European grain and oilseed cooperatives will need to increase scale and control costs to meet future challenges and profit from new opportunities, according to a Rabobank report on 18 November.

Historically, cooperatives had played a strong role in the European grain and oilseed industry, the report said.

However, they needed to undergo key changes in order to keep performing at the same level, according to the report.

Rabobank said there would be a number of challenges in the next decade that were likely to have an impact on how farmers operated and also how they purchased inputs and produced outputs, which would then affect grain and oilseed cooperatives.

“To begin with, the European Union’s farm-to-fork strategy and Green Deal will pose challenges, but also weather and climate volatility will have an effect on grain and oilseed yields and, consequently, on harvest volumes,” Vito Martielli, senior analyst, grains & oilseeds, at Rabobank, said.

“And the growing competition and pressure in the supply chain will force cooperatives to take new and/or stronger strategic directions.”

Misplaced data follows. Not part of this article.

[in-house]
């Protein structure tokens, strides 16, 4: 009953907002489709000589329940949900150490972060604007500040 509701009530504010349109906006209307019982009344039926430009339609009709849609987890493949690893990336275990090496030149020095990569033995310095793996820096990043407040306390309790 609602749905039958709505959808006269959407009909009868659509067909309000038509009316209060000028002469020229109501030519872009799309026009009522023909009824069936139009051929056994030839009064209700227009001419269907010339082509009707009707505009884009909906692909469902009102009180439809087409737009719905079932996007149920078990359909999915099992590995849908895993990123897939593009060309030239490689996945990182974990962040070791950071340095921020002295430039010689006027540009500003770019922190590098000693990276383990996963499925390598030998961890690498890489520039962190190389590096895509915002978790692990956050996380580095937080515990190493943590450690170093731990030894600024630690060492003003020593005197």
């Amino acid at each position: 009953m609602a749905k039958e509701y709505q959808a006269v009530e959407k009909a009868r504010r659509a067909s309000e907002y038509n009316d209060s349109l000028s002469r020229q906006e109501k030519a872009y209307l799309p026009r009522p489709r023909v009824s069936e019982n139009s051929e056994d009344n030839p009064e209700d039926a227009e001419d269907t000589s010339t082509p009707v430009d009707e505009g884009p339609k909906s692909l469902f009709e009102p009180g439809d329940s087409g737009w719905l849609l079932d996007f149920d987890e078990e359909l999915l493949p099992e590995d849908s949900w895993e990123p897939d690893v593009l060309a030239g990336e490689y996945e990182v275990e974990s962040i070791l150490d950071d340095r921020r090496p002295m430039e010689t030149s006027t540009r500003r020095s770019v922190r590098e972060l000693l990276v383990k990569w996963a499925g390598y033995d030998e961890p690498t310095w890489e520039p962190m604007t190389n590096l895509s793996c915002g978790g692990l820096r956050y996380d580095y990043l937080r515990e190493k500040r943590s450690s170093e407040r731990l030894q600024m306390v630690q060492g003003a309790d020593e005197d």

Future opportunities included the growth potential for grain exports to Africa and the rising demand for grain and oilseeds as an ingredient for alternative proteins, the report said.

Rabobank said its analysis showed that cooperatives were often “highly leveraged” and did not generate sufficient cash flow to execute major transactions, such as large acquisitions.

“Mergers are one likely option that allows cooperatives to grow in size, to continue the consolidation process without necessarily taking on more debt and, at the same time, to realise synergy by cutting costs as well as investing in digitalisation and sustainability,” Martielli said.

To overcome financial challenges, cooperatives would need to find ways to open up to external investors but this would, in some cases, require a change in their legal structure, Rabobank said.

The report also said most cooperatives would need to further modernise their governance structures.

“They can do this by introducing member councils… to streamline the decision-making process and by increasing gender inclusion and the number of professionals who can help to set new strategic directions, improve digitalisation, and/or implement organisational changes in the supply chain,” Martielli said.